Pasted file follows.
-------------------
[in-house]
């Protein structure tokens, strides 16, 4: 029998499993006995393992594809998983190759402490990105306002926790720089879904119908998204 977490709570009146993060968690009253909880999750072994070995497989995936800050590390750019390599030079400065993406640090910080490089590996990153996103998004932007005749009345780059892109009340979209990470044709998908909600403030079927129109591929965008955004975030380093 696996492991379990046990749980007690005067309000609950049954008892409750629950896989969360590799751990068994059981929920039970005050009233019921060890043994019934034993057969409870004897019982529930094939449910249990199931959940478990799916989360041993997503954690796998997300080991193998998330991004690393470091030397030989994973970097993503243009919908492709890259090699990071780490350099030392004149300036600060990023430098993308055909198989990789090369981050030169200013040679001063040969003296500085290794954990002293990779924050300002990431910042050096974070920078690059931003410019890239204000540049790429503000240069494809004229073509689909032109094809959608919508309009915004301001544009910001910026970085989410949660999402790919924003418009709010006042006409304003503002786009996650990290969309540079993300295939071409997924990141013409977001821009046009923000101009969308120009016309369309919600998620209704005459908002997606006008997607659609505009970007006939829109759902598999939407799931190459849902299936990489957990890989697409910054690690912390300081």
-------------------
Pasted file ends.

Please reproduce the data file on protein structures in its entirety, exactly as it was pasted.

[in-house]
């Protein structure tokens, strides 16, 4: 029998499993006995393992594809998983190759402490990105306002926790720089879904119908998204 977490709570009146993060968690009253909880999750072994070995497989995936800050590390750019390599030079400065993406640090910080490089590996990153996103998004932007005749009345780059892109009340979209990470044709998908909600403030079927129109591929965008955004975030380093 696996492991379990046990749980007690005067309000609950049954008892409750629950896989969360590799751990068994059981929920039970005050009233019921060890043994019934034993057969409870004897019982529930094939449910249990199931959940478990799916989360041993997503954690796998997300080991193998998330991004690393470091030397030989994973970097993503243009919908492709890259090699990071780490350099030392004149300036600060990023430098993308055909198989990789090369981050030169200013040679001063040969003296500085290794954990002293990779924050300002990431910042050096974070920078690059931003410019890239204000540049790429503000240069494809004229073509689909032109094809959608919508309009915004301001544009910001910026970085989410949660999402790919924003418009709010006042006409304003503002786009996650990290969309540079993300295939071409997924990141013409977001821009046009923000101009969308120009016309369309919600998620209704005459908002997606006008997607659609505009970007006939829109759902598999939407799931190459849902299936990489957990890989697409910054690690912390300081």